Could you take the time right now to work out your important priorities and sit down with your calendar for the rest of the year and drive your most important priorities into your schedule?

Life is not a series of artificially divided 40- or 50-hour work weeks. Think about seasons of life – like planting and harvest. There are times for intense, focused hard work and times for recreation or with family. Be sensitive to seasons in work, ministry and family. Priorities may be different in some seasons of life than others. In all cases, getting your priorities into your calendar will make you more effective with your use of time.

Leverage a Proven Planning Cycle

The next few paragraphs outline the basic cycle of weekly and daily planning that drives the most effective executives in America. These steps are connected and, when repeated day-after-day, year-after-year, they result in more effective use of your most valuable resource.

Don’t let the tasks drop

When a potential task comes up, write it down, either on today’s task list or on your master list, which is a running list of everything you need to do next week or next month. Otherwise, we may forget things, which if done when due wouldn’t have been a problem, become time-consuming emergencies. This master list of tasks is vital.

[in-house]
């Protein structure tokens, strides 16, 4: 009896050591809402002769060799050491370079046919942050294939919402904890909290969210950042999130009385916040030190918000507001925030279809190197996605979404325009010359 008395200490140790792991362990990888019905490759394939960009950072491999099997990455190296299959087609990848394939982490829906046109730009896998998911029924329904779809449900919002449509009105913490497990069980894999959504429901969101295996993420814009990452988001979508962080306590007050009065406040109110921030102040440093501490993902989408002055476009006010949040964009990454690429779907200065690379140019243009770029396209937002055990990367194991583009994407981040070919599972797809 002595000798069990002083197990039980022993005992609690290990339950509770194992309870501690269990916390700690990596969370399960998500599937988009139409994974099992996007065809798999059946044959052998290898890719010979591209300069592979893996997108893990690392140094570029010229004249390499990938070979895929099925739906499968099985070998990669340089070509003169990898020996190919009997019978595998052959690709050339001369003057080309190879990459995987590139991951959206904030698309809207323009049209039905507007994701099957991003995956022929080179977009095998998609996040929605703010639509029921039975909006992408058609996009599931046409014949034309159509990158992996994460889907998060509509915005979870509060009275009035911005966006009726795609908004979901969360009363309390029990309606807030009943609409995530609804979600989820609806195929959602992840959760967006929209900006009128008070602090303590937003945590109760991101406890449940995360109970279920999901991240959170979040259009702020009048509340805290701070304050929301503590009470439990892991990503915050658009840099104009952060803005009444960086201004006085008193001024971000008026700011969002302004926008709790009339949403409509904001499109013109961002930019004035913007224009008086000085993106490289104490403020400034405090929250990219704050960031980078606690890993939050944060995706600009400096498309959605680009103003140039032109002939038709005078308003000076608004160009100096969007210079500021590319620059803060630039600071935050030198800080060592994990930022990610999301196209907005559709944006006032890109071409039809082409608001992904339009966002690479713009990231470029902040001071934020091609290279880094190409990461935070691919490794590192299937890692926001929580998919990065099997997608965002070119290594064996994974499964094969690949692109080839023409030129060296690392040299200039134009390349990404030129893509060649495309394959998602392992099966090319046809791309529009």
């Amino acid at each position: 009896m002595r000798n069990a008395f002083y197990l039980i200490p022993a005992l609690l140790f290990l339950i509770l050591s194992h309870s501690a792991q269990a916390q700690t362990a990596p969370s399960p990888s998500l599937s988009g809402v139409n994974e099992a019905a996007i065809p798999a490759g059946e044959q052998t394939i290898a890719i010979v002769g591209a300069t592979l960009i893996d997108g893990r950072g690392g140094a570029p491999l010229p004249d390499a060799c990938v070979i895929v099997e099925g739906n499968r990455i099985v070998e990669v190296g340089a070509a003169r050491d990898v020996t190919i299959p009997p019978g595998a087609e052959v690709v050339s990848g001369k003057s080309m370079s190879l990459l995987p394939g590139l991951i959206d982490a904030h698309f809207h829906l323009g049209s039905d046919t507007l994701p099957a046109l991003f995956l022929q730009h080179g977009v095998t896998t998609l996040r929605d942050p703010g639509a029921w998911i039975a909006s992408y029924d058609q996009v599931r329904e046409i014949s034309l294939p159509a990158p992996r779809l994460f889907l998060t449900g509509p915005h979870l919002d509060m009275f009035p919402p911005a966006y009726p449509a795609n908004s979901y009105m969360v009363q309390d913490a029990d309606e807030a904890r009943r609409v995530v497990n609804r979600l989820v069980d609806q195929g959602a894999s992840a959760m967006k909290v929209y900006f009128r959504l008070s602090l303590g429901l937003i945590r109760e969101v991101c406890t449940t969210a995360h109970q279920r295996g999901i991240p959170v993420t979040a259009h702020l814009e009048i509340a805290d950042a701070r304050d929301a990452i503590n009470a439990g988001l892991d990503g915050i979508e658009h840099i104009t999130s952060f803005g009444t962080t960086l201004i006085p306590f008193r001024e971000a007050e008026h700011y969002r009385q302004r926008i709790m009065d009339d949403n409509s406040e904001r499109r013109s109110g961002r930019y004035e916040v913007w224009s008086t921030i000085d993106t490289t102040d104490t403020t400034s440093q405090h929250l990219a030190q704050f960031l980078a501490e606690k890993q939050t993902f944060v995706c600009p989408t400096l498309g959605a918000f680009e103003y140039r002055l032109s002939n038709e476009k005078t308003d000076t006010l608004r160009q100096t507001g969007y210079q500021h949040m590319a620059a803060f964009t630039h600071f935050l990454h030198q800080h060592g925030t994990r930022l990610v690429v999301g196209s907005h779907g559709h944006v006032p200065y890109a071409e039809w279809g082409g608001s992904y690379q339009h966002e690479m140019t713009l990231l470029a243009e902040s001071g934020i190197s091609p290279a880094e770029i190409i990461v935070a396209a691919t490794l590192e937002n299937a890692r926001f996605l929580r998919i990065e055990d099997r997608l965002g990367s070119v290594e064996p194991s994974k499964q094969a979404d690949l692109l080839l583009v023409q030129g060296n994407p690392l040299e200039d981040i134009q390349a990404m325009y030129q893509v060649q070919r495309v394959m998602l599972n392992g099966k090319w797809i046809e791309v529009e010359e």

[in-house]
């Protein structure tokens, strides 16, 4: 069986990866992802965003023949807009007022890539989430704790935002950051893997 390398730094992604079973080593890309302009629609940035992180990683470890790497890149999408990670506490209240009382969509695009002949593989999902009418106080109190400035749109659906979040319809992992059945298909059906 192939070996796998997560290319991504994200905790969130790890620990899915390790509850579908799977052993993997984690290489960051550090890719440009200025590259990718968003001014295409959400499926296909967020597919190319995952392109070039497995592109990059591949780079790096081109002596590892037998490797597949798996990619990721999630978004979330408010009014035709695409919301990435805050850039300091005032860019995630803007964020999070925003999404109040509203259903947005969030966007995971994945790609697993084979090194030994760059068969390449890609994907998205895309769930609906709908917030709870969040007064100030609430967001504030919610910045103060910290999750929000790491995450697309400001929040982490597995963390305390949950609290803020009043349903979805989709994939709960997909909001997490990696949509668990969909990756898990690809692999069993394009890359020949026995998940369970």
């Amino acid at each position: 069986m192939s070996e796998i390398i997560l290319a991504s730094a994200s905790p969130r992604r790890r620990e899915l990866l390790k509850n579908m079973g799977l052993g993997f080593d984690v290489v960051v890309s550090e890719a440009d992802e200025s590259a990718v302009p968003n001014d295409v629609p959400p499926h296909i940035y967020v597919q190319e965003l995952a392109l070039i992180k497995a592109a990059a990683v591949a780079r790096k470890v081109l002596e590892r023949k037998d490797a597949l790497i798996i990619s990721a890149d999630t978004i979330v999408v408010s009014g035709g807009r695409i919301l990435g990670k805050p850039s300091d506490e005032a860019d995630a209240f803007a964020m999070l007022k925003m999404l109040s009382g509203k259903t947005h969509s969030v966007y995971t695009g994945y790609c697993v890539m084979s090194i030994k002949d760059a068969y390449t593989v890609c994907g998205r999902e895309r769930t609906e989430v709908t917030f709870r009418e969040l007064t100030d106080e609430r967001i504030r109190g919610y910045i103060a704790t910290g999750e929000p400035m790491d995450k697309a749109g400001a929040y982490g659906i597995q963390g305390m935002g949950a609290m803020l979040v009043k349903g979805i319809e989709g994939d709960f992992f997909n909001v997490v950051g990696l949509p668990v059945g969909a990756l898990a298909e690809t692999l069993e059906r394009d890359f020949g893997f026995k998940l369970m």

Use the Basic Planning Unit

The week is the basic planning unit because we may or may not have control over our days. We’ve all had the priorities of a day turned upside down as things break, people fail or customers have a new demand. However, the week, as a whole, is the first unit of time over which most of us have substantial discretion (remember that control is an illusion).

Each week (many prefer Sunday night), sit down and plan your week. Look at your destinations and goals to see what most important things deserve your attention. Carve out the time for these items in your calendar and your whole week will be much more effective.

Look at your master task list and move items into each day’s calendar as needed. Don’t plan every moment of your day. Leave time for returned messages, impromptu meetings and for the margin that keeps us sane.